From gunboat diplomacy to confronting rigs in Cyprus

From gunboat diplomacy to confronting rigs in Cyprus

I have spoken with Turkish Cypriot Foreign Minister Kudret Özersay on his meetings in Ankara with President Recep Tayyip Erdoğan and other senior Turkish officials. Özersay and Prime Minister Ersin Tatar held some very important talks, and apart from realigning policy objectives, they successfully convinced Turkey to provide some fresh financial assistance within the framework of a recently signed economic cooperation protocol.

The first and foremost importance of this new funding, totaling 750 million Turkish Liras, will enable the Turkish Cypriot state to complete construction of five key highways and construct ion of some of which started back in 2012. But when the contracting companies went bankrupt, no surprise, they were left unfinished, adding additional woes to booming traffic challenge of North Cyprus. Some $150 million specifically allocated to complete infrastructure projects will be a great development for the Turkish Cypriot economy besides helping advance the life quality.

Criticisms from the leftist opposition in North Cyprus that most of the 750 million fresh credits would go to the defense expenditures are indeed correct. The Turkish Cypriot Security Forces, which includes the police as well, have personnel costs besides investment projects – including placement of recording gadgets on poles all around that might help turn North Cyprus into some sort of a “big brother state” too. It is so unfortunate that for the sake of domestic security and as part of efforts to boost anti-terrorism vigilance as well as curbing petty crimes, the Turkish Cypriot state has as well opted to monitor every move of its citizens through high definition cameras placed throughout the northern third of the eastern Mediterranean island. In such a small place, particularly after, though not so willingly and very limited, the two sides on the island have started some sort of a cooperation against crime. Was there a need to convert North Cyprus into some sort of a “someone is monitoring us” house?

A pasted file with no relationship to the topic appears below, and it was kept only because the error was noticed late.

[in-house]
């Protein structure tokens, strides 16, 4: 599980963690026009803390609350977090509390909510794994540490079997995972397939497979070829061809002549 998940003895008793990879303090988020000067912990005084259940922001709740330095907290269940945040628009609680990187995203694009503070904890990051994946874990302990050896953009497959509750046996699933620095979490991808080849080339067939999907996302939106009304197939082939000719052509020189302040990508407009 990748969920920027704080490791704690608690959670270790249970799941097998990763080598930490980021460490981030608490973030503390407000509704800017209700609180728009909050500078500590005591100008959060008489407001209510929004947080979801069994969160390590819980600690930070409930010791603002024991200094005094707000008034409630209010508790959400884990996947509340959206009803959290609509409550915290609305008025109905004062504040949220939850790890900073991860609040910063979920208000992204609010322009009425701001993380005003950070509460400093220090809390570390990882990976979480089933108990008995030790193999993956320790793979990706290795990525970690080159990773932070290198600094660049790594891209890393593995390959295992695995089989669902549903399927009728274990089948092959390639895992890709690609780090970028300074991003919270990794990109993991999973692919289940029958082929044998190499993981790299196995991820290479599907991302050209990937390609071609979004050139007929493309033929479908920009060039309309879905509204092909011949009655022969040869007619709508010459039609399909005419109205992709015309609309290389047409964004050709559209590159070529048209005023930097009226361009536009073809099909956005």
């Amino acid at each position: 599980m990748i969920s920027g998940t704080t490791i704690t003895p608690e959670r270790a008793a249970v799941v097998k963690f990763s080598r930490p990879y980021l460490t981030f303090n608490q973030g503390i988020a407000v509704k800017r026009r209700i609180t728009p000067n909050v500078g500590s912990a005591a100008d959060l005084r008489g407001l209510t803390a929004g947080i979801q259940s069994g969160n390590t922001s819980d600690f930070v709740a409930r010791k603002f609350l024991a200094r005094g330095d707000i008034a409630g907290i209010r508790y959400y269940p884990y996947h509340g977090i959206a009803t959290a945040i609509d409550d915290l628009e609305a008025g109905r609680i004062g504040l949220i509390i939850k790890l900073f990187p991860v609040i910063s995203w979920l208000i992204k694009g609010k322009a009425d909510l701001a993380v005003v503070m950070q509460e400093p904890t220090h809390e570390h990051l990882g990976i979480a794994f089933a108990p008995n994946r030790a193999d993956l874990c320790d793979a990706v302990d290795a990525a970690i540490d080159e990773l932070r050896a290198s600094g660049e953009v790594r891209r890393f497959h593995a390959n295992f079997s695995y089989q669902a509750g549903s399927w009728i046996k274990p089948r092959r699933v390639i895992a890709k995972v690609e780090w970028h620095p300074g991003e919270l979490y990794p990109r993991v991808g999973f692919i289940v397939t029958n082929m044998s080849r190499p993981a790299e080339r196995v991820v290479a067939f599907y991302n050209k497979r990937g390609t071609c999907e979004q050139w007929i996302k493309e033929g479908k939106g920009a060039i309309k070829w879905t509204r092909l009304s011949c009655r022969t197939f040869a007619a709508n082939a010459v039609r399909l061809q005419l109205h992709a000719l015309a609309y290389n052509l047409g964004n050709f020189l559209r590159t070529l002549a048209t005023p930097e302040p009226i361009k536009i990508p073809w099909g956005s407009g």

These and many other things handled in the Ankara talks were important, but apparently an issue that displayed not only a changed paradigm but more so of an increased determination of Turkey and the Turkish Republic of Northern Cyprus not to allow any letup in the defense of their separate and collective interests in eastern Mediterranean hydrocarbon riches might be the most important understanding developed between the two states.

Up until very recently Turkey was pursuing a gunboat diplomacy, threatening use of force against all hydrocarbon activity off the island of Cyprus in areas either considered by Turkey as within its territorial shelf or by the Turkish Cypriot state as within its exclusive economic zone or part of its partnership rights under the 1960 arrangements that created the Cyprus republic on a 7/3 formula between Greek and Turkish Cypriots.

Now, Ankara and North Cyprus have decided not to resort to the use of force but firmly defend Turkish drilling or exploring vessels but in all clarity make Greek Cypriots and the world see that if someone establishes a rig in disputed waters, the Turkish national oil company, which was granted contracts by the Turkish Cypriot state, might establish a rig in close vicinity and soon “we may find ourselves waving at each other from our separate rigs.”

This is a revolutionary and explosive yet determined approach to demonstrate neither Ankara nor North Cyprus would give up their inalienable rights in the eastern Mediterranean. At a time when Turkey has some serious economic, security and domestic political challenges and North Cyprus is going through one of its worst economic periods – largely imported with the faltering value of the Turkish Lira – a surge in tensions might help domestic politics as such developments help nations unite against the perceived enemy. Was that what Turkey has been looking after? Some people believe so. Yet walking such dangerous roads may end up in serious difficulties.

In any way, such a policy change might be much safer compared to the challenge posed by the gunboat diplomacy.

Turkish Cyprus,